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As the turmoil continues in Egypt, global economies are beginning to feel the effect of the protests. Jeremy Hobson speaks with Jennifer Hughes, senior markets correspondent for the Financial Times, about the events in Egypt and how they affect the global economy.
As the protests continue in Egypt, many of the people calling for change are under 30. As unemployment estimates among Egypt's college graduates reaches 30, Scott Tong explains the strained relationship between Egypt's economy and its growing young population.
The situation in Egypt is the largest uprising since the internet and social media became a major part of our world. Protesters used Twitter, Facebook, text messages, emails, all sorts of electronic means to co-ordinate their efforts and stay informed of where things stood. But when the government tried to unplug the Internet, the revolution continued.
How has the Egyptian government's shutdown of social media, mobile services and the Internet affected protests? Marwan Kraidy, professor at the University of Pennsylvania, talks with Kai Ryssdal about how the protests are hurting Eygpt's business community and how it might affect the nation economically.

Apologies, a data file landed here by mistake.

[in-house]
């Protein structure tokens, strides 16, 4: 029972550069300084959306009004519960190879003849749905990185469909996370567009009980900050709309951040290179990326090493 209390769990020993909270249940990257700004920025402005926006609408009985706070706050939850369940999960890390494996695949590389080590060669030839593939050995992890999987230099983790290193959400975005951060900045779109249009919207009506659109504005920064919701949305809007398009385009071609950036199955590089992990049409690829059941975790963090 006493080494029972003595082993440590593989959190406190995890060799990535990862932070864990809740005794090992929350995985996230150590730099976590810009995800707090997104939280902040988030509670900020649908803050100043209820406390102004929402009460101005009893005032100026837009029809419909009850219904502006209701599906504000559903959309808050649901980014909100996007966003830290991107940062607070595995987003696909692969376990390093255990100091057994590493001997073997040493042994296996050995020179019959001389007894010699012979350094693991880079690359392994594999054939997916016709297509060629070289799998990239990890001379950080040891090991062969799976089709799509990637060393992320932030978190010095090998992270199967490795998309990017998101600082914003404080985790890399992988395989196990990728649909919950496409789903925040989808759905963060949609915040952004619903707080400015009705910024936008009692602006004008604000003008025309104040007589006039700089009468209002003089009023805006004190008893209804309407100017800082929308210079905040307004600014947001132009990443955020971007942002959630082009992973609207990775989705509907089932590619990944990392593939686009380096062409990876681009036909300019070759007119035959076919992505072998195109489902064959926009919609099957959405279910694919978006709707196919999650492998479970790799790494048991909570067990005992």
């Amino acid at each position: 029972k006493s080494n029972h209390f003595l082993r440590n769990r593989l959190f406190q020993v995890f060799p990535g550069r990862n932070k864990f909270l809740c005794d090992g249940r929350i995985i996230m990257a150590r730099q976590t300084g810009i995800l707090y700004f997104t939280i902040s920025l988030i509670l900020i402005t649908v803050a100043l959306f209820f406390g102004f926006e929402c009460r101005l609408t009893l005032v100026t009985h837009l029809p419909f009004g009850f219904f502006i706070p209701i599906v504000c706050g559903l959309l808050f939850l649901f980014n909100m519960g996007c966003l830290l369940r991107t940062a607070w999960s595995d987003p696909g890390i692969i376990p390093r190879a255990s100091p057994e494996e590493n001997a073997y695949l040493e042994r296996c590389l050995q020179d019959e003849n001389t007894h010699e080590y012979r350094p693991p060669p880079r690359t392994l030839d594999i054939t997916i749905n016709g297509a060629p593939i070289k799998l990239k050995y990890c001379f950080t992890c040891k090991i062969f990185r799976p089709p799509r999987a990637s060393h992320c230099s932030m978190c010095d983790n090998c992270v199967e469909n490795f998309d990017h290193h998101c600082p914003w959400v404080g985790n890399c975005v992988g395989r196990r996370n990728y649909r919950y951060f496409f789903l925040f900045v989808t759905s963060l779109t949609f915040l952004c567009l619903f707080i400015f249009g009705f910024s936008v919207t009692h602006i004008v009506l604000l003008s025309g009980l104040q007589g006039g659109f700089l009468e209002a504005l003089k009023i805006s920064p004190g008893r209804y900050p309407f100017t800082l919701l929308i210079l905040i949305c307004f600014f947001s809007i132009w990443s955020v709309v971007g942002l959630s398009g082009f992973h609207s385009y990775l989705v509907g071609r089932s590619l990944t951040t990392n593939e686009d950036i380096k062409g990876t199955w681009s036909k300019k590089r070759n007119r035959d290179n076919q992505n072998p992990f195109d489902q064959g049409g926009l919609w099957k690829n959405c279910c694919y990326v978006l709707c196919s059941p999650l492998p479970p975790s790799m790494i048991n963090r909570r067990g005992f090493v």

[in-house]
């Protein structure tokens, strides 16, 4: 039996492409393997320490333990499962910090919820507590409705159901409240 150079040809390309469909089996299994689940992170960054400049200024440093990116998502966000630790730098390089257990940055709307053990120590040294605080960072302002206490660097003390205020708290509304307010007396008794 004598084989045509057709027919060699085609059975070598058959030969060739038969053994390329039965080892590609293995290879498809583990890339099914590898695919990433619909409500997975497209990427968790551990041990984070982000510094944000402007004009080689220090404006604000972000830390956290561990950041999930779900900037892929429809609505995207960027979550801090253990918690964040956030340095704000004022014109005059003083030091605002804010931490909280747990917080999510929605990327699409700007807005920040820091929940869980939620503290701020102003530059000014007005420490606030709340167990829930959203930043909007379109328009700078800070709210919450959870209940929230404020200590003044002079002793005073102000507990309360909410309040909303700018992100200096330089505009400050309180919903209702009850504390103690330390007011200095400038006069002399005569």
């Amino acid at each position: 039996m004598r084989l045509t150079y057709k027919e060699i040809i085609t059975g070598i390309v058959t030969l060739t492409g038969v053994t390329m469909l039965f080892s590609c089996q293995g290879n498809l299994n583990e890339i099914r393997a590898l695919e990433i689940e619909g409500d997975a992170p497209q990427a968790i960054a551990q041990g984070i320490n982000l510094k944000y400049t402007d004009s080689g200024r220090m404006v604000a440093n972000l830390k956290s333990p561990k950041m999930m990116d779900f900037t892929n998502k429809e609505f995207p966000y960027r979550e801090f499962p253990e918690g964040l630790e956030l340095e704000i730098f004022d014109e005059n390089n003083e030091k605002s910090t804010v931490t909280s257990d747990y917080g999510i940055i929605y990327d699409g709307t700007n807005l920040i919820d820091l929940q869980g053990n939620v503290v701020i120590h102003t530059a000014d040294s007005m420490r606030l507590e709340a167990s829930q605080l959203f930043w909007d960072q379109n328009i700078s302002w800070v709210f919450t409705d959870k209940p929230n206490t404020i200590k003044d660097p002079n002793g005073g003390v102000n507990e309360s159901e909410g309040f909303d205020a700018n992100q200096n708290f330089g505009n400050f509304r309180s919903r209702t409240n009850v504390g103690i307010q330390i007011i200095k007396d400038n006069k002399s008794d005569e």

In Egypt today, anti-government protests continue as riots in the streets clash with police. The Egyptian government has shut off the Internet and cell phone service as a means to control the violence. David Butters, head of the Intelligence Unit with the Economist magazine, explains how this will affect global economics.
Egypt is erupting with anti-government protests and there are reports coming out that the government is cracking down on Twitter, making it harder for protesters to organize and stay in touch. Social media is now a huge part of protests around the world. On today's show, we take a look at the role of Facebook in the recent upheaval in Tunisia.